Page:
BE PART OF THE TEAM

Access exclusive podcasts, interviews and analysis with a monthly or annual membership

Become A Member
Dublin: 11°C Monday 17 May 2021
Advertisement

There was a major drop in the concussion rate at the Rugby World Cup

The game’s governing body is encouraged by the promising signs from the tournament in Japan.

WORLD RUGBY’S STRICT crackdown on high tackles at last year’s World Cup resulted in a dramatic reduction in the incidence of concussions, the sport’s governing body says. 

Statistics released by World Rugby – currently gathered in Paris for a player welfare and laws symposium – show there was an overall drop of 28% in concussion incidence at the 2019 World Cup compared to the 2018 elite competition average.

nic-berry-gives-bundee-aki-a-red-card Bundee Aki was sent off and banned for a high tackle at the World Cup. Source: Dan Sheridan/INPHO

Most encouragingly for World Rugby, the body’s data shows a 37% reduction in tackle concussion incidence at the World Cup, with the tackle having previously been shown to be most heavily linked with causing head injuries.

Match officials and disciplinary officers at the World Cup in Japan were encouraged to use World Rugby’s ‘high tackle sanctioning framework,’ which aimed to simplify the decision-making process around high tackles and shoulder charges.

While many supporters bemoaned yellow and red card decisions for ruining some games at the World Cup, World Rugby was enthused to see foul play being dealt with far more severely by match officials.

There was a 74% increase in yellow cards and a 138% increase in red cards at last year’s World Cup compared to the 2018 elite competition average.

While one tournament is obviously a small sample base, World Rugby is encouraged by the encouraging signs that the rate of concussion in the elite game could be reversed.

Be part
of the team

Access exclusive podcasts, interviews and analysis with a monthly or annual membership.

Become a Member

“World Rugby’s role is to provide the best-possible standard of care to our players, driven by an evidence-based approach,” said World Rugby chief medical officer, Éanna Falvey, who was previously Ireland’s team doctor.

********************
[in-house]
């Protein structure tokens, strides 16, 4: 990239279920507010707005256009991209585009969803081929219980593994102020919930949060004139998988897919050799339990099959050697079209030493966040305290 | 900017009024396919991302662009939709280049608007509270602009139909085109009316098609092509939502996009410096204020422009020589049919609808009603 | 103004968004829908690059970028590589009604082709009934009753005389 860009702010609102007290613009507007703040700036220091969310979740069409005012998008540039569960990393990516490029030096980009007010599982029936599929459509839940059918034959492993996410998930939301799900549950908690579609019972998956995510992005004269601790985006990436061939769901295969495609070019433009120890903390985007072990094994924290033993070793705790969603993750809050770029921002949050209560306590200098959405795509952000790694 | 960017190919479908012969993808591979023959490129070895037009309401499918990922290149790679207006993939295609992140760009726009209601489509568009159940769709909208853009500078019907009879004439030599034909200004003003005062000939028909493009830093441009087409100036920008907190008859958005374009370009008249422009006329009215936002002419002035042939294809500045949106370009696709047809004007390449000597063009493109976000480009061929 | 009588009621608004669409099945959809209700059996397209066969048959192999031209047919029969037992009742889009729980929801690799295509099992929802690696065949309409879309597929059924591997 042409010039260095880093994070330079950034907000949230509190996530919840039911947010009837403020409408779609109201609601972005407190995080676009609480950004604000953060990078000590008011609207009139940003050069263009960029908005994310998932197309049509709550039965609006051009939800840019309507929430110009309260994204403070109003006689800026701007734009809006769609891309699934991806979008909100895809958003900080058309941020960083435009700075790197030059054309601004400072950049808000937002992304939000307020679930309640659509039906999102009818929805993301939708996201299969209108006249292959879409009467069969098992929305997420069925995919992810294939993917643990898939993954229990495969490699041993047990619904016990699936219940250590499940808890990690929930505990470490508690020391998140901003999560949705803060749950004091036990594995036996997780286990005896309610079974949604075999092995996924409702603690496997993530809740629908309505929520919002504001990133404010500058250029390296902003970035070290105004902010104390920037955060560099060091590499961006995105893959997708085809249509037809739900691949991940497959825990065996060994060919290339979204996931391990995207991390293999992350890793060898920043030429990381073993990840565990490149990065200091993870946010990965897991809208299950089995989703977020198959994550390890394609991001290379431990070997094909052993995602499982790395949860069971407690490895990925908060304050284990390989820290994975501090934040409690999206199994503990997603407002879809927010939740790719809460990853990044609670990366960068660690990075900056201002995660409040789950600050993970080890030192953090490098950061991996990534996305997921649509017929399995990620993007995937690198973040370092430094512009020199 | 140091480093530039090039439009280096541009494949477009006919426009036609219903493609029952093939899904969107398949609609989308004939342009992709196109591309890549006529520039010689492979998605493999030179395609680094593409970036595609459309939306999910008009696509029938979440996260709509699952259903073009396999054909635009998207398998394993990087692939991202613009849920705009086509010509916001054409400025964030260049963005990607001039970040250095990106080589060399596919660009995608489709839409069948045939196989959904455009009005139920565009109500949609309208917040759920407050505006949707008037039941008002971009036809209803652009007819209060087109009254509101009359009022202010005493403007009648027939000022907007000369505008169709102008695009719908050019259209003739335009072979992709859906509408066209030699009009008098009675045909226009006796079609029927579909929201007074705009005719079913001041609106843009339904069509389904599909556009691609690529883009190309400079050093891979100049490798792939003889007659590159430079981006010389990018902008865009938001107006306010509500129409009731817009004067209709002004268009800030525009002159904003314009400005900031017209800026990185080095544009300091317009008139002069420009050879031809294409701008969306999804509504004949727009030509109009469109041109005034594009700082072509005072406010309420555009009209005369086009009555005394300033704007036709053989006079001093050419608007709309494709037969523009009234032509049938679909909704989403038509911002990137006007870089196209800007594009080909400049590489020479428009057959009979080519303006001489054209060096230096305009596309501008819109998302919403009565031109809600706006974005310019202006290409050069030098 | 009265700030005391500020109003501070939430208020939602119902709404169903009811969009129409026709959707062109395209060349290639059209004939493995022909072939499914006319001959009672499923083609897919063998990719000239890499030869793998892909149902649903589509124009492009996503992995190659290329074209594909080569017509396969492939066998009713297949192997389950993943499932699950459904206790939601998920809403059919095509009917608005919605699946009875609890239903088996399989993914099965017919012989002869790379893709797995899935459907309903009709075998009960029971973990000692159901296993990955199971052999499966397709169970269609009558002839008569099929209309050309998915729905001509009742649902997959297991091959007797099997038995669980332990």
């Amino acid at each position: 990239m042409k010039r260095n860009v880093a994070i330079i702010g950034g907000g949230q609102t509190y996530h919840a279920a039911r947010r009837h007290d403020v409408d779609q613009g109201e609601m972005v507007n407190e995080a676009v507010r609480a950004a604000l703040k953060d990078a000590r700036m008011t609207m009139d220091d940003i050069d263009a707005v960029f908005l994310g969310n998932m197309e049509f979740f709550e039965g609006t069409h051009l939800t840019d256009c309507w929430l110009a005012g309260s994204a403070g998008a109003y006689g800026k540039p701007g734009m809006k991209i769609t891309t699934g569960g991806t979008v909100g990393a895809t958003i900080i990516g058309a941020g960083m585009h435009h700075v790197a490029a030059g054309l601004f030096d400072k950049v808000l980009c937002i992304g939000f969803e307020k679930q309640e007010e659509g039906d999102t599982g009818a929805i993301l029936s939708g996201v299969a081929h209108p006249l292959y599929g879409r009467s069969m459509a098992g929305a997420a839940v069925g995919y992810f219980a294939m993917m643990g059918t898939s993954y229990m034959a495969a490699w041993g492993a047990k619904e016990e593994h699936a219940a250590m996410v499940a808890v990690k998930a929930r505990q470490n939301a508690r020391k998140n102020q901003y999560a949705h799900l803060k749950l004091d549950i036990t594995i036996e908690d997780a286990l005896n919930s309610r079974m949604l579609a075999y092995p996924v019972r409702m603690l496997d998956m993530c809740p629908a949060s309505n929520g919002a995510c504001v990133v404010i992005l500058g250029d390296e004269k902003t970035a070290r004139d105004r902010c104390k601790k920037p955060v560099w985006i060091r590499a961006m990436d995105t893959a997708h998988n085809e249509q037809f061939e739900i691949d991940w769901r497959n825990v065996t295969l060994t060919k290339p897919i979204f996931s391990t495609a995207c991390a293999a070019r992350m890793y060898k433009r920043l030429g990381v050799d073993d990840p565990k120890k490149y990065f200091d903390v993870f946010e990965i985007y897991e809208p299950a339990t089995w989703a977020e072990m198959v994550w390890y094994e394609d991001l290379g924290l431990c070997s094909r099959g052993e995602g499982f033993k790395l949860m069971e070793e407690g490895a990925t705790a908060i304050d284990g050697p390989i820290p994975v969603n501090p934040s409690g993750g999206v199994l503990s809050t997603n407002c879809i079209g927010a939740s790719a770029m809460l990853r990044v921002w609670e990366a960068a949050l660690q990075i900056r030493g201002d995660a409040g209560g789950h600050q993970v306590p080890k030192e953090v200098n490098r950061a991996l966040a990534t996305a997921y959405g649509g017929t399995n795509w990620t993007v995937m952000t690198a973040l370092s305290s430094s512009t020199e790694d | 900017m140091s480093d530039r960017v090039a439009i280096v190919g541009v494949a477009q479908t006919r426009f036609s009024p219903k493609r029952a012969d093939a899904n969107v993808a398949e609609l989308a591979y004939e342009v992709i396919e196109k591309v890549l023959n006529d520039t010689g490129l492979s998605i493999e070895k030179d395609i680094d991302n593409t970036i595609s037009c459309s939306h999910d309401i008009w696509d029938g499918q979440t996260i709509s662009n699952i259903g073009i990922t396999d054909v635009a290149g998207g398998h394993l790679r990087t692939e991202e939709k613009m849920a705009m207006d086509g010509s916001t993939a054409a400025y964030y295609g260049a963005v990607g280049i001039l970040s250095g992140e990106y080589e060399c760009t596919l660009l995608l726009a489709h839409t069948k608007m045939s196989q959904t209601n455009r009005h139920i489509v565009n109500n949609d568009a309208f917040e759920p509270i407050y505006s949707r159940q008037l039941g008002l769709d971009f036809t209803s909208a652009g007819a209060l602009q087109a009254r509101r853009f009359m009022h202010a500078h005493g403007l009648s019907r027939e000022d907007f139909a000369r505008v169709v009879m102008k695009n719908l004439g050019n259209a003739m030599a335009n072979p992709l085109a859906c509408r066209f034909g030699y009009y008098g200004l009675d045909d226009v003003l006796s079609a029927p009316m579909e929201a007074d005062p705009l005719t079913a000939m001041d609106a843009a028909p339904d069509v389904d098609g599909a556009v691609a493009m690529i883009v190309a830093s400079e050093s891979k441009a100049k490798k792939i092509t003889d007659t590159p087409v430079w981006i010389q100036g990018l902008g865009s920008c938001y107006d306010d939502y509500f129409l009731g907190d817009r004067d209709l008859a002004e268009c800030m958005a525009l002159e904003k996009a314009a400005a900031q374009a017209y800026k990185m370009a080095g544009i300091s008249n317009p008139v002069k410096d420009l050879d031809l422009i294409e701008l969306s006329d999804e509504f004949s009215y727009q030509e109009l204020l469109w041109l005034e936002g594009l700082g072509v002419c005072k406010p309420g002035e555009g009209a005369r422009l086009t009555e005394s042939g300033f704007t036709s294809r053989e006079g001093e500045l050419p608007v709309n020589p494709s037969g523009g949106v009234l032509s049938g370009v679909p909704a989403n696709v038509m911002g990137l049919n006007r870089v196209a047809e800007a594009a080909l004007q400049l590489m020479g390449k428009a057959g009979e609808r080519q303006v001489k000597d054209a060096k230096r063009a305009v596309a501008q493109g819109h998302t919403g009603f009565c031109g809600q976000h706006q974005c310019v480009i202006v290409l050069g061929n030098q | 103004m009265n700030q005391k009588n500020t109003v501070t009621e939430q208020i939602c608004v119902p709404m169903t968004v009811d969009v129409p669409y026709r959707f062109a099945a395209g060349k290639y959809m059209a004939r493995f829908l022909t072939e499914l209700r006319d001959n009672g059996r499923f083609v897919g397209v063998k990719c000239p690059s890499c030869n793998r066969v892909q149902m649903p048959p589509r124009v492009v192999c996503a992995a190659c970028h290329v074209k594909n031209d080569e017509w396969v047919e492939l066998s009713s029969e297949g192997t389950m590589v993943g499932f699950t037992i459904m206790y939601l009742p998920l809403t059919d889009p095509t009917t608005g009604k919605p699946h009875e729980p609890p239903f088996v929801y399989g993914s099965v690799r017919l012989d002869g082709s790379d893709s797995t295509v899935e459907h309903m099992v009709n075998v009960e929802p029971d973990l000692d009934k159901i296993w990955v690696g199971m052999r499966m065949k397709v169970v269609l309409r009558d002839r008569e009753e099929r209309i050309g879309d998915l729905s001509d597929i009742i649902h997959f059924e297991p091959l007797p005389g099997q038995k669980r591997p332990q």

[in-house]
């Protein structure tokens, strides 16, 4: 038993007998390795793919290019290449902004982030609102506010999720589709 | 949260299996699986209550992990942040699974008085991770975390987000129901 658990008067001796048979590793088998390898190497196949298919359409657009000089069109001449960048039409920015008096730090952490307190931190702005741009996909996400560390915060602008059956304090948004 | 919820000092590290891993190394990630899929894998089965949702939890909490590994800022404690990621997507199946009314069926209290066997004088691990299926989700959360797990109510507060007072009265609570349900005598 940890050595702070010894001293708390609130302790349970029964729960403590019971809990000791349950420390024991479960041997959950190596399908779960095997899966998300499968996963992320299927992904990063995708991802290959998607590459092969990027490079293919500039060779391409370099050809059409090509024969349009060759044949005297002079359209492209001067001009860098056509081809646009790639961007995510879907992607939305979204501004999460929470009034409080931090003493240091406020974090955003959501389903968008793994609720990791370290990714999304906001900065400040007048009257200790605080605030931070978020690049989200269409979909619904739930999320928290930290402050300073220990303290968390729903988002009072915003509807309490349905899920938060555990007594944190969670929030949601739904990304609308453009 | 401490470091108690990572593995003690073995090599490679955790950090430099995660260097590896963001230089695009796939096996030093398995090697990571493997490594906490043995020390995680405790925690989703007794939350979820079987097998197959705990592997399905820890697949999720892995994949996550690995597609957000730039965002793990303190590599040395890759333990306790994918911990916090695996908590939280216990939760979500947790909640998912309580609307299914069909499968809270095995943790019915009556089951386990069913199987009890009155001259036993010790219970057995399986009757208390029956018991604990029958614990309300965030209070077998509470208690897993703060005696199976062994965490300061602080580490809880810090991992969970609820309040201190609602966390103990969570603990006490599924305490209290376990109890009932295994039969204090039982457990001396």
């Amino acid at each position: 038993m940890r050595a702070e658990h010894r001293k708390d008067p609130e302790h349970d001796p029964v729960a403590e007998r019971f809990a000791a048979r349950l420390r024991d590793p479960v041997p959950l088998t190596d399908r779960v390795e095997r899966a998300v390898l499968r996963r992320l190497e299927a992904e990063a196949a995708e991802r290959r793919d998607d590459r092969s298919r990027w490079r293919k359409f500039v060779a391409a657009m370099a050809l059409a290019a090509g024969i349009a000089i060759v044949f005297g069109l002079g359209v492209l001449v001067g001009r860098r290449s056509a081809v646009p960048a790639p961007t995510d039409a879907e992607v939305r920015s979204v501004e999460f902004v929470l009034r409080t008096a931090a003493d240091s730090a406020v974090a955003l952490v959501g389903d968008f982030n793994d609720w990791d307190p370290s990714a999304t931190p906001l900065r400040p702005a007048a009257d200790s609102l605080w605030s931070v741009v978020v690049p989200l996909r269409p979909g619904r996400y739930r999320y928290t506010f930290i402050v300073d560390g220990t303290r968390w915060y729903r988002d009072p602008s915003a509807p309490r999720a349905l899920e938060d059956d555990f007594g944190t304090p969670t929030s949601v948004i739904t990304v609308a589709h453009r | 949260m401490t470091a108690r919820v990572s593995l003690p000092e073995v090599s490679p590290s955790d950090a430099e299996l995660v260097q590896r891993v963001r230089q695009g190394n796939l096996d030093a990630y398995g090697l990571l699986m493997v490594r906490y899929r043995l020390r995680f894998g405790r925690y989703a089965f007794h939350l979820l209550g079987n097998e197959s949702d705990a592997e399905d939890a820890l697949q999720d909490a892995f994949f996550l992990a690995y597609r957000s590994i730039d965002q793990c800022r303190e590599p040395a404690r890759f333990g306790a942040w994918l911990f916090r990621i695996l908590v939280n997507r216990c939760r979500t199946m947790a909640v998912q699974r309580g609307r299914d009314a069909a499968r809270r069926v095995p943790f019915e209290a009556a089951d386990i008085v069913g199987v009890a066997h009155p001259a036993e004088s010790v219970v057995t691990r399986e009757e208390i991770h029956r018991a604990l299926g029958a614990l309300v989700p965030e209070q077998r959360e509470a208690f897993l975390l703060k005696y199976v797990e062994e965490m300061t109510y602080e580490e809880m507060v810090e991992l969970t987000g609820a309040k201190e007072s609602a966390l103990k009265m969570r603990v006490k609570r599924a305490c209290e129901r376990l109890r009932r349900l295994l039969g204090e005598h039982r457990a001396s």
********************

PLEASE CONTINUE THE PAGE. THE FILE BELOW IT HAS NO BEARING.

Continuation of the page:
“Rugby World Cup 2019 was the pinnacle of the men’s test game and a major platform to showcase best-practice in our sport. The medical standards implemented at the tournament achieved strong outcomes thanks to the buy-in from teams and medical staff.

tomas-lavanini-receives-a-red-card-by-nigel-owens Tomás Lavanini was red carded for a high tackle against England. Source: Andrew Cornaga/INPHO

“The high tackle sanction framework was introduced this year following compelling research that illustrates that the tackle is responsible for 76% of all concussions, the tackler sustains 72% of all concussions in the tackle and head injury is four times greater risk with high tackles.

“At Japan 2019, and all test matches since implementation in May 2019, we have been looking to protect players by changing culture and getting the tackler lower. These very positive outcomes suggest that teams embraced the challenge, resulting in a reduced injury risk, which is very encouraging.

“We will be presenting these findings at the second annual World Rugby Player Welfare and Laws Symposium this week and will continue to adopt a collaborative and evidence-based approach to understanding where we can further reduce the risk of concussion in our sport.”

About the author:

Murray Kinsella

Read next:

COMMENTS (2)

This is YOUR comments community. Stay civil, stay constructive, stay on topic. Please familiarise yourself with our comments policy here before taking part.
write a comment

    Leave a commentcancel